Nowinski et al. accepted that recognition of CTE dates back to the early 20th century and that it has a relationship to the effects of RHI, especially those associated with contact sports. They identified the need to confirm that this is a “cause and effect” relationship and applied the 9 points, as proposed by Sir Austin Bradford Hill, in 1965. They argued that this offered the best available evidence to underwrite a “cause and effect” relationship between CTE and RHI and they raised the legal medicine question of having children who are below the age of consent being exposed to the effects of contact sports. There is a basic premise that parents will act in the best interests of the child but only time will tell if allowing children to be exposed to RHI, as is the case in contact sport, will be the subject of litigation between children and their parents, once those children come of age and reach adulthood. It is a somewhat different argument for adults because it is proffered that those adults who willing engage in such contact sports do so knowingly, accepting the risk of traumatic brain injury (TBI), and the risk is no longer material to their decision making (1).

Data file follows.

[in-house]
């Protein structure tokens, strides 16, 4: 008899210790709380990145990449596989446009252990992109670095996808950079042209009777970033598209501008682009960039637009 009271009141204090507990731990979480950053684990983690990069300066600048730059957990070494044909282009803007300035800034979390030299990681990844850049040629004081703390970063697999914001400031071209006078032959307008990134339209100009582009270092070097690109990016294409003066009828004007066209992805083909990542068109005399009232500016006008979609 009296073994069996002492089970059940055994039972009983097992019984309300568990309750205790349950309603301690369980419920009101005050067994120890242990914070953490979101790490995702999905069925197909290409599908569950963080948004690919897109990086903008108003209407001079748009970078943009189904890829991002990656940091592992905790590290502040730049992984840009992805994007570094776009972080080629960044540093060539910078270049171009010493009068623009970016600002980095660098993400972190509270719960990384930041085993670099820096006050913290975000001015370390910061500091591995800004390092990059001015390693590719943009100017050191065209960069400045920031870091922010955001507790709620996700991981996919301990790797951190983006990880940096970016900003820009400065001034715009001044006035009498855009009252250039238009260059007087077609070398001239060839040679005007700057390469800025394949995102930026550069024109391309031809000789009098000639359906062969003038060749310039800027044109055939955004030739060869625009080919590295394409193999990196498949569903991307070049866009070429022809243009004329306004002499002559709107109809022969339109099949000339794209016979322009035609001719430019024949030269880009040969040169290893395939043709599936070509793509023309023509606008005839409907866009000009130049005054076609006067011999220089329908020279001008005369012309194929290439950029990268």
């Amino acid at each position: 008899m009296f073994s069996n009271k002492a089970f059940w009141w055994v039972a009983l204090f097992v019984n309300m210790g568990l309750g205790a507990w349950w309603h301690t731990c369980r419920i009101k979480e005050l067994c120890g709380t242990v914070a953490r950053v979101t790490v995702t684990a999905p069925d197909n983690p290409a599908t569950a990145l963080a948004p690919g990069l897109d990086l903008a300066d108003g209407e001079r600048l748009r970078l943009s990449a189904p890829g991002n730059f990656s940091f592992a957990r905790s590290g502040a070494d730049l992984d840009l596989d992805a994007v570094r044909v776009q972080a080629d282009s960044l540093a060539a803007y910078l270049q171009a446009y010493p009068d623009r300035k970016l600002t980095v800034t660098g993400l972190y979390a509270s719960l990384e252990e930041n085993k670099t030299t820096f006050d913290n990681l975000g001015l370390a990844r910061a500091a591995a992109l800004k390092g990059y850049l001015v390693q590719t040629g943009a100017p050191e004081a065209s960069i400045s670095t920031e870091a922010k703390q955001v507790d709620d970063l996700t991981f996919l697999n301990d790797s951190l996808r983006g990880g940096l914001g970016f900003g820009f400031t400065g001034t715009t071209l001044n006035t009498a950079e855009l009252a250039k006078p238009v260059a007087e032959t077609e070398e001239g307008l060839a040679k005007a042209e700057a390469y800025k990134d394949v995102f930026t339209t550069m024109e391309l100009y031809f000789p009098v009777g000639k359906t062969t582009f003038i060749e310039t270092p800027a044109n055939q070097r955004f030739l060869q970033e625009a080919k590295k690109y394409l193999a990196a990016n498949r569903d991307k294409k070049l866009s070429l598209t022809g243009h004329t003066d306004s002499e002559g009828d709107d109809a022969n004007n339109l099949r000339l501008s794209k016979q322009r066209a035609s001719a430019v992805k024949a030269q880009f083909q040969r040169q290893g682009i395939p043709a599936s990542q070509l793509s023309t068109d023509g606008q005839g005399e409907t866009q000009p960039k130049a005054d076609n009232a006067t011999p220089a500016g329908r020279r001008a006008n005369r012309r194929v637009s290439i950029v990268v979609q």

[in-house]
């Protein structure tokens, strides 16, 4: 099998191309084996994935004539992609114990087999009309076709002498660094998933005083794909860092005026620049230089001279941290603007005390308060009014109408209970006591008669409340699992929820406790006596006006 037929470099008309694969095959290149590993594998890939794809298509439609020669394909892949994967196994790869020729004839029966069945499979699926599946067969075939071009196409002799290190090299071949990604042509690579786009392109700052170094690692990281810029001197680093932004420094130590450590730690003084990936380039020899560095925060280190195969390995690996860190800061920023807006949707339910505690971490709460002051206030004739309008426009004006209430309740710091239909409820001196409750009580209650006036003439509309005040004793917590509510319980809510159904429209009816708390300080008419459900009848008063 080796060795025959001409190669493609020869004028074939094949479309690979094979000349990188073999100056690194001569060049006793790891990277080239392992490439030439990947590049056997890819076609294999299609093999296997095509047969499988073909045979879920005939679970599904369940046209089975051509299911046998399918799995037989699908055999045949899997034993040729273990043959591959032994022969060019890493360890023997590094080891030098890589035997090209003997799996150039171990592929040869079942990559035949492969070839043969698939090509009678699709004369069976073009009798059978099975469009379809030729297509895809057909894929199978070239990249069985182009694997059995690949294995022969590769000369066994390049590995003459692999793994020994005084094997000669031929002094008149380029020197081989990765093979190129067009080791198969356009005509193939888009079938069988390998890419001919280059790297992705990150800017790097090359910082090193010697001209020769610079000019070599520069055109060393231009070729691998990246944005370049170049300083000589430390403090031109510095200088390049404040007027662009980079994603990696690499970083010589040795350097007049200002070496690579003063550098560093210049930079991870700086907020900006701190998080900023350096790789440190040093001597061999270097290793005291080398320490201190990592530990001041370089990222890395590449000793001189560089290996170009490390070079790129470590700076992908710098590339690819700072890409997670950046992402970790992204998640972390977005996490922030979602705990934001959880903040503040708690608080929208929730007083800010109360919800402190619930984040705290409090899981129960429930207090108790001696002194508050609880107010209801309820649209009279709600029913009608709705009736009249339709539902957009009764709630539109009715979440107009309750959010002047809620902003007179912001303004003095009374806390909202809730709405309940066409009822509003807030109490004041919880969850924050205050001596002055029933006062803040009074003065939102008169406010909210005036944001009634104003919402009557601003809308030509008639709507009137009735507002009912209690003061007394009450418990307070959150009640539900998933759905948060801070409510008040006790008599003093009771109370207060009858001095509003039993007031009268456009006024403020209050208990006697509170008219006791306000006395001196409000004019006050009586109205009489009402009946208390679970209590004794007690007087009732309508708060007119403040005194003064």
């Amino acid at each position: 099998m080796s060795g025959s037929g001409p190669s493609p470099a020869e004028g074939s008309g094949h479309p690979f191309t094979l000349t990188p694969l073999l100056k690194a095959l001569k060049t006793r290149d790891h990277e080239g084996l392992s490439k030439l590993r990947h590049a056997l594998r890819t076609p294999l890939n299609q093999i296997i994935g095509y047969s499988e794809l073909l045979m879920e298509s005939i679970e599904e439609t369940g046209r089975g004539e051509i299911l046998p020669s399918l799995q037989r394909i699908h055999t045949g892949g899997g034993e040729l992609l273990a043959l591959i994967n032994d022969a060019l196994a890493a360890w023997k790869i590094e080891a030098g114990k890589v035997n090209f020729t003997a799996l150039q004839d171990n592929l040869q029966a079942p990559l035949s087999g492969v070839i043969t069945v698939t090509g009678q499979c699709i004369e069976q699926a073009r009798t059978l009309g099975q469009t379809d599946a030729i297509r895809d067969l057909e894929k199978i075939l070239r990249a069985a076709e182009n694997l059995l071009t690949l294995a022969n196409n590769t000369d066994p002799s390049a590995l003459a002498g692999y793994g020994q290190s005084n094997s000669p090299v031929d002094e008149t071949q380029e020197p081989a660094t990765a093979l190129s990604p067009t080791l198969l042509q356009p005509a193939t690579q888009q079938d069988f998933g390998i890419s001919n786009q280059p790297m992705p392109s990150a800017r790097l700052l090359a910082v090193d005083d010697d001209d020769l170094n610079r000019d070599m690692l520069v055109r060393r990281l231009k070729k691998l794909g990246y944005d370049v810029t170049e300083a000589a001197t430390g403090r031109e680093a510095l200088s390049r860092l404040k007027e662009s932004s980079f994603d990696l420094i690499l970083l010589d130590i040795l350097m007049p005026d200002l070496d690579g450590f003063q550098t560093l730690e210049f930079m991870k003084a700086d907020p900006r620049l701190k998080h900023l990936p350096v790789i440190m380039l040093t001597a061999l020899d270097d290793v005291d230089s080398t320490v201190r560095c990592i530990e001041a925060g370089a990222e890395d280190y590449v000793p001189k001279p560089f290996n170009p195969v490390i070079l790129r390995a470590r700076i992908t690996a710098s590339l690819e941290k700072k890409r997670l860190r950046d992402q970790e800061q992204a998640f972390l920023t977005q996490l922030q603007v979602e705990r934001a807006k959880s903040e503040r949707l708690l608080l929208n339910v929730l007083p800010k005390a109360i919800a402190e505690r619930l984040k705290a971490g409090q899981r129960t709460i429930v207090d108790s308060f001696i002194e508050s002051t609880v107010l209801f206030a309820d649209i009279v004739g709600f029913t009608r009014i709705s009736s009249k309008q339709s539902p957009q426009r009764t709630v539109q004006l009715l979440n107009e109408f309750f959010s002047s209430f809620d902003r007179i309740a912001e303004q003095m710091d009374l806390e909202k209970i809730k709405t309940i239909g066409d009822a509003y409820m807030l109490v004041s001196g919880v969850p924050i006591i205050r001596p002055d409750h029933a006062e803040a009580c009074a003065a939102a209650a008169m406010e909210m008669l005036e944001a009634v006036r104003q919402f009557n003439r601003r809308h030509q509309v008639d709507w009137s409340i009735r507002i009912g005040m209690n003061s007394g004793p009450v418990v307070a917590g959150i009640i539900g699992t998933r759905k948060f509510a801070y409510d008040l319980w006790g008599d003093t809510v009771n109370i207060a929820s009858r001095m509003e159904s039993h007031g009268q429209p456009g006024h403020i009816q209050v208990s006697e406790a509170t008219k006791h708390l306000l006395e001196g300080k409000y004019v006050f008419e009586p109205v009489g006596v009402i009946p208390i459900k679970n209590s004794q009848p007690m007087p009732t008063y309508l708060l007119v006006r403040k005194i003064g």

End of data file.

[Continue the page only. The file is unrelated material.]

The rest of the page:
Evidence from a 10 year, single center analysis of the predictive value of shock index, modified shock index, age adjusted shock index and reverse shock index multiplied by the Glasgow Coma Scale (GCS) was used to determine mortality risk following TBI in more than 1,700 TBI patients (Lin et al.). The authors looked at various factors, such as: age; injury mechanism; concurrent illnesses; severity of TBI; and the severity of the injury. They concluded that the revreve shock index, multiplied by the GCS provided the best predictive indicator, especially in moderate to severe TBI or with isolated head injury, to more accurately predict mortality in TBI patients.